There is no right or wrong here. Just drips of all shapes and sizes. We don’t judge a drip for it’s size or length!
Sometimes I want a chunkier drip, that’s super defined. It makes cakes feel almost cartoonish to me, and I think they’re fun. I went for this look with my pink drip cake, and loved the finished look.
Other times I want thin little drips, that look just like tiny raindrops coming from the sky. That’s not me being whimsical, I really did make an April showers drip cake with thin blue drips tp emulate raindrops
And then there’s drip length. Should drips run all the way to the cake board? Should they vary in length, or have a uniform look? You tell me!! I’ve done them all. I generally like drips that vary in length a bit, but there’s nothing with drips that are all the same length.
Shorter drips can be great if you’re planning to add decoration around the base of the cake. Longer drips can be fun if you’re going for an over the top or dramatic look, like my red wine drip cake.
Tips For Adding Drips To A Cake
Whatever look you decide to make, I have two very important tips to ensure you get the look you’re after! I’ve learned the hard way on this, so please learn from my mistakes.
Tip #1: Chill Your Cake
My first tip is the only add drips to a chilled cake! I mean THOROUGHLY chilled. Your buttercream should be firm to the touch. This can take up to 30 minutes in the fridge, or about 10 minutes in the freezer.
Chilling your cake will help your drips stay in place once they’re added, and help prevent them from running down too far.
Tip #2: Make A Test Drip
My second tip? Make a test drip. Take your ganache, and make a single drip. Let if flow and sit for a couple minutes. See what it looks like, and how far it runs.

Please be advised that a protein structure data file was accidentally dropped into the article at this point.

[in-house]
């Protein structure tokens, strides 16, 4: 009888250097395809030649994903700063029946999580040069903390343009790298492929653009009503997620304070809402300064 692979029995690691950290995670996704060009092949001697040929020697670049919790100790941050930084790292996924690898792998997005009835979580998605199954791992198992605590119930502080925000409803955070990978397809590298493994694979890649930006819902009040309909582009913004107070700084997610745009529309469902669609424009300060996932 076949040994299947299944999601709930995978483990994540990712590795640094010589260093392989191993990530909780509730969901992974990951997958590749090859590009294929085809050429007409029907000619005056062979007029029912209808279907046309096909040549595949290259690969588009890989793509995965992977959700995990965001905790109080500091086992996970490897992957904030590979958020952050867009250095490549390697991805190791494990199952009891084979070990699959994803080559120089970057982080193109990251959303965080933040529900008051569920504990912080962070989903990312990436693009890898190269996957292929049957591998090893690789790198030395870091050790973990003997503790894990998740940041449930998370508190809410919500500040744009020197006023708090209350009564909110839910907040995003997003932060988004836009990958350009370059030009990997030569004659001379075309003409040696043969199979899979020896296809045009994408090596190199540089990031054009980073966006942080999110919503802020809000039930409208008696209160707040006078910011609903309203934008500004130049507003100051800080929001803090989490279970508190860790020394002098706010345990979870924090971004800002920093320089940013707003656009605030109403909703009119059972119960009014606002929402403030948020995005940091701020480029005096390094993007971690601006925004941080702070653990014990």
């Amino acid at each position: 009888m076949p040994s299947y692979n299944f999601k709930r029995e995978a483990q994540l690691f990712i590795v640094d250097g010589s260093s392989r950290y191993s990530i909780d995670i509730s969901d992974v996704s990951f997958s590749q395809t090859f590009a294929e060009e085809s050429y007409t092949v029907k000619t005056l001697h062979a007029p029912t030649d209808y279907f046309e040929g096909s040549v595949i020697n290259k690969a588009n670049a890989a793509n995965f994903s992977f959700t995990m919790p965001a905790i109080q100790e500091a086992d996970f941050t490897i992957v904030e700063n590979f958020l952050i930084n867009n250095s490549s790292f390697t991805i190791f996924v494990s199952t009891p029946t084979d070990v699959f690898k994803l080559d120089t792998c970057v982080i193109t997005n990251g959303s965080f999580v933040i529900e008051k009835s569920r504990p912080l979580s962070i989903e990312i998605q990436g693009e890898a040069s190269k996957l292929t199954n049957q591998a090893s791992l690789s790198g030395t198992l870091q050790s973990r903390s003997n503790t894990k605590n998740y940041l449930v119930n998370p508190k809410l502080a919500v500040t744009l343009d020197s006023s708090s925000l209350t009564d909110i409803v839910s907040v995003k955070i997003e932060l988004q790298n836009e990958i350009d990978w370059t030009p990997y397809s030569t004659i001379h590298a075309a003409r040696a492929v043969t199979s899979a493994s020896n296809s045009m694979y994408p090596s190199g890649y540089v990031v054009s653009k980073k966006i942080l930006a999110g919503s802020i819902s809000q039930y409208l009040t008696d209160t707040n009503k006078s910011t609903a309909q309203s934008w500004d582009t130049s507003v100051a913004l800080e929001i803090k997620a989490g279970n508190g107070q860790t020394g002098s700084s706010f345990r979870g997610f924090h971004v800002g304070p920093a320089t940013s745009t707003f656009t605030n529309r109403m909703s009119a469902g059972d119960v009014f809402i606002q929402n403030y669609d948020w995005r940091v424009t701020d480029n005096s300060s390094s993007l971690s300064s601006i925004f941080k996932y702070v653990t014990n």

Are you happy with how it looks? This is your time to make changes to get it just right. Is it too thin? Did the drip run too far down the cake? Maybe you need to let your ganache cool more, or melt in a bit more chocolate.
Is your drip too thick, or short? You might need to pop it in the microwave for a couple seconds (seriously, don’t heat it for more than 3-4 seconds). Or maybe you want to add in a tiny bit more heavy cream.
This is point in the process where my eagerness can get the best of me, and I mess up sometimes. I think I’ve made the necessary adjustments, and dive right into adding all my drips.
But for all you know, you may have over corrected! You may have actually heated or cooled your ganache too much.
You need to do ANOTHER test drip. I know it seems excessive, but think about it. You’ve already put all this time into making a cake from scratch! It’s worth taking the extra five minutes of test drips to make sure your ganache is the perfect temperature.
Chocolate Drip vs. White Chocolate Drip?
This drip cake recipe is made with white chocolate, which allows you to color it using gel food coloring!